Labor is seeking to force a vote on ending tax credits for private schools | Private schools

Labor will try to force a binding vote on ending tax relief for private schools and will use the £1.7bn a year raised from it to encourage new teacher recruitment.

The motion tabled by Keir Starmer’s party for an opposition day debate on Wednesday is designed to boost a charitable status scheme that many private schools are keen to investigate, as the party tries to shift the political focus to education.

It comes as the party released new statistics highlighting the state of teaching staff, with a labor analysis of official figures from the Department for Education revealing that 36,262 teachers left the profession in 2020/21, compared to just 34,394 entering initial teacher training. , leaving a deficit of 1,868.

Labour’s motion seeks to create a new House of Commons select committee on fair taxation of schools and education standards to investigate reforming the tax relief enjoyed by private schools and investing the revenue in a new national excellence programme.

Bridget Phillipson MP, the shadow education secretary, says the party will invest the money raised from the tax relief into recruiting 6,500 extra teachers, “reducing workloads and raising standards in all our state schools through our national program of excellence”.

She added: “Labour recognizes that after 13 years of Conservative economic mismanagement, culminating in the Conservatives crashing the economy last year, hard choices must be made to protect the public finances – but the choice facing MPs today is an easy one.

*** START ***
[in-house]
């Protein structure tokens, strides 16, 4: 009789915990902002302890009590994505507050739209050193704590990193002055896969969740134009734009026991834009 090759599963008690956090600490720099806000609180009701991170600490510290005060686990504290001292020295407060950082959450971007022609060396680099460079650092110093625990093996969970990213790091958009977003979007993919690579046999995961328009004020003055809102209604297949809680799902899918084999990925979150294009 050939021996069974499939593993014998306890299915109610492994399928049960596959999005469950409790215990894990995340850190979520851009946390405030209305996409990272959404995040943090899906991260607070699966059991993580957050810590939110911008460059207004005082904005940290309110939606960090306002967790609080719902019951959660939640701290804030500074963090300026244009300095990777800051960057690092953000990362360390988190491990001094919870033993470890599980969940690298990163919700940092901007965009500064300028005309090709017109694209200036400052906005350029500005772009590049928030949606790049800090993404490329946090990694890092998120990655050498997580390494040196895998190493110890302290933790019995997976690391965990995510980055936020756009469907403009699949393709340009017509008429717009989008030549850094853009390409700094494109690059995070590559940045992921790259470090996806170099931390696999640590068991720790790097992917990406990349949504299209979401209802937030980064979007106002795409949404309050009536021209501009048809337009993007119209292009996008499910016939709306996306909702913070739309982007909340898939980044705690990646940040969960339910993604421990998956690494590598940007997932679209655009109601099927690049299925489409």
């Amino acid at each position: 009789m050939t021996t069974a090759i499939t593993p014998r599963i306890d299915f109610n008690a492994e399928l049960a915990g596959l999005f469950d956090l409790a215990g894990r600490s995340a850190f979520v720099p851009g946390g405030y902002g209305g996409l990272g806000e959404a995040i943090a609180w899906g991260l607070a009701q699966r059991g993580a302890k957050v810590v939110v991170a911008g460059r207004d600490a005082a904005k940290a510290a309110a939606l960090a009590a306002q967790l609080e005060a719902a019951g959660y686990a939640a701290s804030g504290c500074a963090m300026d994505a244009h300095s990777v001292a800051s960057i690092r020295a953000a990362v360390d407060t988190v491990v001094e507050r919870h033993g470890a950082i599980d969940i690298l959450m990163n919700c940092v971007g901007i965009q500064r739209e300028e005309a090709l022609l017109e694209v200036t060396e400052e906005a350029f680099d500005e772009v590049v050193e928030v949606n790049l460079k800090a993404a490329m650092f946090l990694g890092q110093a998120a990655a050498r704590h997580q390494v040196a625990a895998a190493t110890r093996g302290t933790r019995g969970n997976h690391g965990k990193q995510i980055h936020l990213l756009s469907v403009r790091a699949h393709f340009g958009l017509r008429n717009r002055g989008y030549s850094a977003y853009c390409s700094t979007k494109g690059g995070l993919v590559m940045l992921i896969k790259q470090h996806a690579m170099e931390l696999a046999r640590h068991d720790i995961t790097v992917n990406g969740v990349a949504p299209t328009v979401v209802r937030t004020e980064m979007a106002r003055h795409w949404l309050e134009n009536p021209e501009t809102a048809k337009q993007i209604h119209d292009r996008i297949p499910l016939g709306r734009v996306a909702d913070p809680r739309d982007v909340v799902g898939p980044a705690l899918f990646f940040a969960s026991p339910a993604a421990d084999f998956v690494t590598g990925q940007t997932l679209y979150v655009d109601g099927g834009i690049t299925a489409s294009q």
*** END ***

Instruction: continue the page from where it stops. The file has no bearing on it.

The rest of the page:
“Conservative MPs can either vote to deliver a brilliant state education for every child or vote against the interests of parents across this country who want better for their children, especially those in the very regions their party has pledged to ‘lift up’.”

Labor will hope the motion will force the government to force its MPs to delay an issue, rather than ignore the process. A Labor source previously said: “Tory MPs who vote against our motion are voting against higher standards in state schools for the majority of children in our country.

A government spokesman said teacher numbers “remain high”, with 24,000 more employed in state schools than in 2010, while bursaries and premium increases are helping to attract new entrants to subjects such as maths, science and computing.

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